According to this, what differential characteristics as a soloist do you find in the language of Guedes and Azevedo?
Chris Cheek Yeah, it’s not like your typical big band music, I mean I don’t know what your typical…, I mean big band music has changed a lot, it’s really evolved. Pedro and Carlos, both have the traditional big band influences, but they also have like a whole range of other modern contemporary musical influences. I don’t even know what jazz means anymore, because it can be so many different things, and their music is an example of that. It’s jazz because there’s improvising and it’s instrumental basically.
Pedro Guedes And we have studied jazz so it is in ourselves.
Chris Cheek Yeah, they’re respected traditions, there’s certain I guess like rules that they respect like rhythmically and harmonically, you know with the voicing structures and blending instruments together, but it’s also very experimental. Combinations of instruments and melodic ideas and harmonic relationships. That to me is where they’re moving forward, you’ve been pleasant with what they like, and what they hear and what they wanna try and what they have the opportunity to try with this band. Does that make sense?
Last question. You have recorded four albums with Fresh Sound Records, what’s your experience?
Chris Cheek Oh, Jordi Pujol is great, I mean, I feel like I owe my career in a large part to him, and having the opportunity to record with him, not only as a leader but as a sideman. He gave an opportunity to a lot of young kind of unknow musicians at a time when…I mean jazz is never been a big seller, and Jordi Pujol is one of the people that keeps jazz alive because he loves it. And the music is kept not alive not because of the income and the commercial viability of it, it’s because people love it more than do it. So yeah, Jordi’s given me and hundreds of people the opportunity to record and have the music out there which helps me to other connections and opportunities so, yeah, I owe, I’m really grateful to him for helping me to have a chance to record and play with people and, yeah. He’s also like one of the hardest-working people I know. I saw him few years ago and he said: “I’m so lucky that I wake up every day and I go do something that I wanna do”. That keeps him going. It’s hard, I mean the record business is like, it’s really changed and come down a lot. Even in our lifetimes, recently. So, the fact that he’s so driven and so passionate about it really affects countless people, he’s a very important figure in jazz, in the world, and has been for decades.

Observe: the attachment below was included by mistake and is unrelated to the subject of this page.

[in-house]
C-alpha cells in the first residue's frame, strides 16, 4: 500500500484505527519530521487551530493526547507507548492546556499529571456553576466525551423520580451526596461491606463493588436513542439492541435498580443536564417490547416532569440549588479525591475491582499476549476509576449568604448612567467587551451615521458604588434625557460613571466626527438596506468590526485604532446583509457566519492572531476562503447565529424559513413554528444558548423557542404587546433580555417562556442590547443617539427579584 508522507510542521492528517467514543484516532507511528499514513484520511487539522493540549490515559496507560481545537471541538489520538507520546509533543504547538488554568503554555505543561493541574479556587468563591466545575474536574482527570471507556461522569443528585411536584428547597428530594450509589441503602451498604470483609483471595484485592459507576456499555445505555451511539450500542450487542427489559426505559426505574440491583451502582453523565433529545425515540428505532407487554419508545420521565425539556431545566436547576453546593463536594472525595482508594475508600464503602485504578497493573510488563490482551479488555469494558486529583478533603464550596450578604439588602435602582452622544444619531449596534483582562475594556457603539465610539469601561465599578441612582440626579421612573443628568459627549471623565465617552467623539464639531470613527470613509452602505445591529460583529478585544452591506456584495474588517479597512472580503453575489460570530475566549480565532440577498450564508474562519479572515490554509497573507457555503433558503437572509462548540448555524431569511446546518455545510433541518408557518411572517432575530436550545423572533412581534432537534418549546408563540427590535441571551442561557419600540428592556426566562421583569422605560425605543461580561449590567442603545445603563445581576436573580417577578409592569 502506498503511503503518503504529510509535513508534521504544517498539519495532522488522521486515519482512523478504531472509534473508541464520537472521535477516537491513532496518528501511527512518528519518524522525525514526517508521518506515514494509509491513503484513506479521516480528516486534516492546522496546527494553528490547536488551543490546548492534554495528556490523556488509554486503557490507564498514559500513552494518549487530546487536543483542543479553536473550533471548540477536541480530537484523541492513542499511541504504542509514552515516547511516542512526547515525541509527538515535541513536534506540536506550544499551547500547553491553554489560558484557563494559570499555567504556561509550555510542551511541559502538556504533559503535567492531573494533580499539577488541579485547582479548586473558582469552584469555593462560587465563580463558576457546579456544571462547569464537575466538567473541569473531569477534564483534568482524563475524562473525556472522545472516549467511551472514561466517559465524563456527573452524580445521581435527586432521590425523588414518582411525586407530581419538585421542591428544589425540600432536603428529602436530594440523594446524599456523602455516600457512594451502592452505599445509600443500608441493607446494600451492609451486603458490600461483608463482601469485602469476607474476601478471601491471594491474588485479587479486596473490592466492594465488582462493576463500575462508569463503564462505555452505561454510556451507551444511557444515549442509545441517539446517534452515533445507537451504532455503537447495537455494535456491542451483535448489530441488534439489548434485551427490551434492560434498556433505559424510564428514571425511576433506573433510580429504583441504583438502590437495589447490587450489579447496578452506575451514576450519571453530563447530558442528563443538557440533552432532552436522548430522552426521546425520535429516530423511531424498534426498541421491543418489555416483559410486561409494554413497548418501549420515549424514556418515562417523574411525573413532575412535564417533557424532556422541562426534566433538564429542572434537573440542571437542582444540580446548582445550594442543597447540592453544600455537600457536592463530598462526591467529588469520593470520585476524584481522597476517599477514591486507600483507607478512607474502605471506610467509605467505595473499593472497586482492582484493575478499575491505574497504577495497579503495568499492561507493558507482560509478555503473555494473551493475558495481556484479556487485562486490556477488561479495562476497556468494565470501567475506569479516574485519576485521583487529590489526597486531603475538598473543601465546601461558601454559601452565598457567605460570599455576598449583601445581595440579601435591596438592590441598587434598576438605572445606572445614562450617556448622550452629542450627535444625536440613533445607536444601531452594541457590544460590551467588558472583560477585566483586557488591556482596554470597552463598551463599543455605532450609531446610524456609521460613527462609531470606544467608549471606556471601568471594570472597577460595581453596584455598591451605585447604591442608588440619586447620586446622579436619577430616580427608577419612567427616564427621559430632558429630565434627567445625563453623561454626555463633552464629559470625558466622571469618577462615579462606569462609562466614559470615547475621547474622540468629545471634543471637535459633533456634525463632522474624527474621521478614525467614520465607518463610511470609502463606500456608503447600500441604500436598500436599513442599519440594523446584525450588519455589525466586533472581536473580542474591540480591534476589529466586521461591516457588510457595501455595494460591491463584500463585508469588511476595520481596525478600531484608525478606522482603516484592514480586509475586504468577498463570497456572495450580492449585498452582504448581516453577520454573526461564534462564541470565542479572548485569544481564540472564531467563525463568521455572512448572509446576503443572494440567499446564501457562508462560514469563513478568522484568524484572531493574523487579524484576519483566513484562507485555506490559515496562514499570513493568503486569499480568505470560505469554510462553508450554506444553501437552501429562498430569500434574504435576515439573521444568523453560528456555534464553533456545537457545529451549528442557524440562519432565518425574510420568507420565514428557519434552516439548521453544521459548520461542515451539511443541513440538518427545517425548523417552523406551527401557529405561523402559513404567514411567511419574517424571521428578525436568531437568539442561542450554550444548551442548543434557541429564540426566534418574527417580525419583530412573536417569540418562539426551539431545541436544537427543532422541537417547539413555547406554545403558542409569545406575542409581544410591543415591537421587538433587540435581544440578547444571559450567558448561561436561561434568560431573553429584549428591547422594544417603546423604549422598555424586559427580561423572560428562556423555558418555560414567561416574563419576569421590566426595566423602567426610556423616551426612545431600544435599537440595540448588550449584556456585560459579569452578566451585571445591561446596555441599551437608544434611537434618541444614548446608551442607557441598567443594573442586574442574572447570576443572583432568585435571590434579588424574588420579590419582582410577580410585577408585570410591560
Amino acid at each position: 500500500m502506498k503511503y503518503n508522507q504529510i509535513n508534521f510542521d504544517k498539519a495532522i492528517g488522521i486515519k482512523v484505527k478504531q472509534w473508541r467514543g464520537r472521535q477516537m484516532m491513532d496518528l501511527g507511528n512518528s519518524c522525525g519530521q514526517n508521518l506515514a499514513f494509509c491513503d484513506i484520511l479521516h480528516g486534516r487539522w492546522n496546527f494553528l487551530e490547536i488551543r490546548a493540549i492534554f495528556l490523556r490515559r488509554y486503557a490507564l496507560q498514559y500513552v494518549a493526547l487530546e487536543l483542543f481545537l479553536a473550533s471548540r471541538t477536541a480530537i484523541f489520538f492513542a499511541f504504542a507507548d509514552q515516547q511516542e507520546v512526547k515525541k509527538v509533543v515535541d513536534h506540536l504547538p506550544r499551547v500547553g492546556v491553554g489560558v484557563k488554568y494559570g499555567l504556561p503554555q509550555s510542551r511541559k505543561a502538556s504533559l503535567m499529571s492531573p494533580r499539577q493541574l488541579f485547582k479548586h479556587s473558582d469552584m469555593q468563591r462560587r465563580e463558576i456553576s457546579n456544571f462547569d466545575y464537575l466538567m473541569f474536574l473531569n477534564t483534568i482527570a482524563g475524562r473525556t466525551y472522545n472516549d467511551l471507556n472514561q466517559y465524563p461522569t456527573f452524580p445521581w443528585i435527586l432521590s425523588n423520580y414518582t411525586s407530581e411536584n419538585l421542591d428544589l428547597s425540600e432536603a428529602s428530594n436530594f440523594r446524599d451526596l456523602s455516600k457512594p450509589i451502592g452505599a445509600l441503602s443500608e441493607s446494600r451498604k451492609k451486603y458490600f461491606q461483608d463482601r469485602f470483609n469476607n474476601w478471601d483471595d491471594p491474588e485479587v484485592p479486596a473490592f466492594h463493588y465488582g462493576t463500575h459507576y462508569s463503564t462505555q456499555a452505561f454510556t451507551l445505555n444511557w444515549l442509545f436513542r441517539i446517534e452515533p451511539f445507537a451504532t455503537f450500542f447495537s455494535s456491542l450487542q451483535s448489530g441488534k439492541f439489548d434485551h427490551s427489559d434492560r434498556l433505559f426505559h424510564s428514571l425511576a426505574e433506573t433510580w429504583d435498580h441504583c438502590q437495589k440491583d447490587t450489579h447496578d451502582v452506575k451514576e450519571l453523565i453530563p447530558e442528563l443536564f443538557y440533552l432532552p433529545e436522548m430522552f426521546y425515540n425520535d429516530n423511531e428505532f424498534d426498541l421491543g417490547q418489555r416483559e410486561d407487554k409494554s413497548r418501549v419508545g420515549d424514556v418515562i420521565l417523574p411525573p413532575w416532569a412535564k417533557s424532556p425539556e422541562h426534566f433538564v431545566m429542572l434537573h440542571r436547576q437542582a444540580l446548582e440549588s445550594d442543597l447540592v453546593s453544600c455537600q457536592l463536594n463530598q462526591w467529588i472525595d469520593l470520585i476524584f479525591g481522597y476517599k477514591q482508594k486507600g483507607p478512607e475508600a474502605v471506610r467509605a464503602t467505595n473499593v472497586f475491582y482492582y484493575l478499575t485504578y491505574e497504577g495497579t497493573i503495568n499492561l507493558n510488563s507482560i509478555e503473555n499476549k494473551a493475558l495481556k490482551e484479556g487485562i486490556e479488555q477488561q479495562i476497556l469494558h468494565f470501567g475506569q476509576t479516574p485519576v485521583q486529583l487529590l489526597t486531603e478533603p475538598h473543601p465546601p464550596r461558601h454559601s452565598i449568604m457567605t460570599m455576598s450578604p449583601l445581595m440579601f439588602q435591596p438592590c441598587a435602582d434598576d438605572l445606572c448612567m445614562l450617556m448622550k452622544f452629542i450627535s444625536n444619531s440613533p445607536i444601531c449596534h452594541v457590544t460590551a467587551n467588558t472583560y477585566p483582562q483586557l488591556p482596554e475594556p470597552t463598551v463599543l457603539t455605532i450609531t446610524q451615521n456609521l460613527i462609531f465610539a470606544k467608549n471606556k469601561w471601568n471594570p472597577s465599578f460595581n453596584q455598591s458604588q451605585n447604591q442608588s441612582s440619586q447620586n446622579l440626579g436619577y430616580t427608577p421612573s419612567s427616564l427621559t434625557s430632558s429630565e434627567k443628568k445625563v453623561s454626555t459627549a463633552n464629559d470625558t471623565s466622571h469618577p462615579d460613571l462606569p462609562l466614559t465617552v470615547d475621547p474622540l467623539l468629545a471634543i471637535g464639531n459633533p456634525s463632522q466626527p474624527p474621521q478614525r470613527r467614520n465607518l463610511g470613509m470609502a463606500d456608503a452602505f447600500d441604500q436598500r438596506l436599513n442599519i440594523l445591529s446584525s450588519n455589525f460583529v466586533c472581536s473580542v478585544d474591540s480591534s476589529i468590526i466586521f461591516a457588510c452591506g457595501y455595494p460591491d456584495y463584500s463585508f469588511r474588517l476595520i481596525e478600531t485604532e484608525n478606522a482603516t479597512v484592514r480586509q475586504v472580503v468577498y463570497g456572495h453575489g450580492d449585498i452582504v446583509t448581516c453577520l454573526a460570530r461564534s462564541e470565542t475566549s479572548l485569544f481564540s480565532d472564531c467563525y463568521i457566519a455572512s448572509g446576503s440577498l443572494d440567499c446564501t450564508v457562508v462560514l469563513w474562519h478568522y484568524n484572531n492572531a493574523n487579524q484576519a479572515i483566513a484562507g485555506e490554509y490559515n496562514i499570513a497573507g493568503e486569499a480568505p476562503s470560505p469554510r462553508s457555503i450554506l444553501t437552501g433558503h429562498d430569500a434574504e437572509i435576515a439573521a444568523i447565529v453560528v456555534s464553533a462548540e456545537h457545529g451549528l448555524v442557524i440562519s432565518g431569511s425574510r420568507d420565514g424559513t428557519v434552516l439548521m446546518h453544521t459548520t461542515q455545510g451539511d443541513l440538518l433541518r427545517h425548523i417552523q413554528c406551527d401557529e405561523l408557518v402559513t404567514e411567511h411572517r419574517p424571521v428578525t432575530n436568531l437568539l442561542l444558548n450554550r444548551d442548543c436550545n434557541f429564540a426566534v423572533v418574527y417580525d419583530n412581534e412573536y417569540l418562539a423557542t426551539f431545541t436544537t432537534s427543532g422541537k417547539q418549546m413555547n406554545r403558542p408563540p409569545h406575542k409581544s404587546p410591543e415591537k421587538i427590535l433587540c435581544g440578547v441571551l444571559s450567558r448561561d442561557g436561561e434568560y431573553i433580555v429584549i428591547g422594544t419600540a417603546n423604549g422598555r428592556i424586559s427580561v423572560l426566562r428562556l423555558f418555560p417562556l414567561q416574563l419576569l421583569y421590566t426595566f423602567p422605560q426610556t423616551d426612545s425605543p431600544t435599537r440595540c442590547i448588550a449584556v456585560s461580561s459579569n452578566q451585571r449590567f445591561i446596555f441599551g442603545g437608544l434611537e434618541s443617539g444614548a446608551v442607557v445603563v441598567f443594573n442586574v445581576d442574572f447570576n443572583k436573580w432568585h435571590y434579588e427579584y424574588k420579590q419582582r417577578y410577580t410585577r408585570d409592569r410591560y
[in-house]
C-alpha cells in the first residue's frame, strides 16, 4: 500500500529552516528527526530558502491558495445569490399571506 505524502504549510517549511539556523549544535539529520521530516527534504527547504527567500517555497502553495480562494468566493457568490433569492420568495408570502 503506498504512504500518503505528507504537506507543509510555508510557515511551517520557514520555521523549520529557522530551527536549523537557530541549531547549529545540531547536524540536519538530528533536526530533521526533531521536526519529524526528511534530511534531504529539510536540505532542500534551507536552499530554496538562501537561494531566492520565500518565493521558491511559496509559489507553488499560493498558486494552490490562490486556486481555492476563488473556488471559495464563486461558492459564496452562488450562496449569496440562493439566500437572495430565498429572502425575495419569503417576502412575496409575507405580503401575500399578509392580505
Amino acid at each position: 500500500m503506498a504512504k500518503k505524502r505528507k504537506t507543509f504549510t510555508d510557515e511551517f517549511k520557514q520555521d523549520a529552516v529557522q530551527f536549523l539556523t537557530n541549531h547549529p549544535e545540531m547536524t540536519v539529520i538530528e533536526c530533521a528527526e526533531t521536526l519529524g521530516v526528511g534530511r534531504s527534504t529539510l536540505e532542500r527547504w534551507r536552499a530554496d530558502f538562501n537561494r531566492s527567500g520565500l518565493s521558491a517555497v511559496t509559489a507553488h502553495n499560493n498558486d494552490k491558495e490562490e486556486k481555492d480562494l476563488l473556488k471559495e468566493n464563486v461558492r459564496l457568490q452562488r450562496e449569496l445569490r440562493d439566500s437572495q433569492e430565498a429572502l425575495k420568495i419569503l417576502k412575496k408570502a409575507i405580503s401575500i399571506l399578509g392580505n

Pedro Guedes And he actually was one of, one European that made the connection between the United States and Europe, equally did that and he’s still doing.
Chris Cheek Right, yeah, he built a bridge, definitely.
Pedro Guedes Despite the fact that he’s in the Mediterranean Sea, he looks for the Atlantic.
Chris Cheek Yeah, he’s a worldview
Okay, thank you so much . It’s finished.
Pedro Guedes Yeah, great, you’re welcome.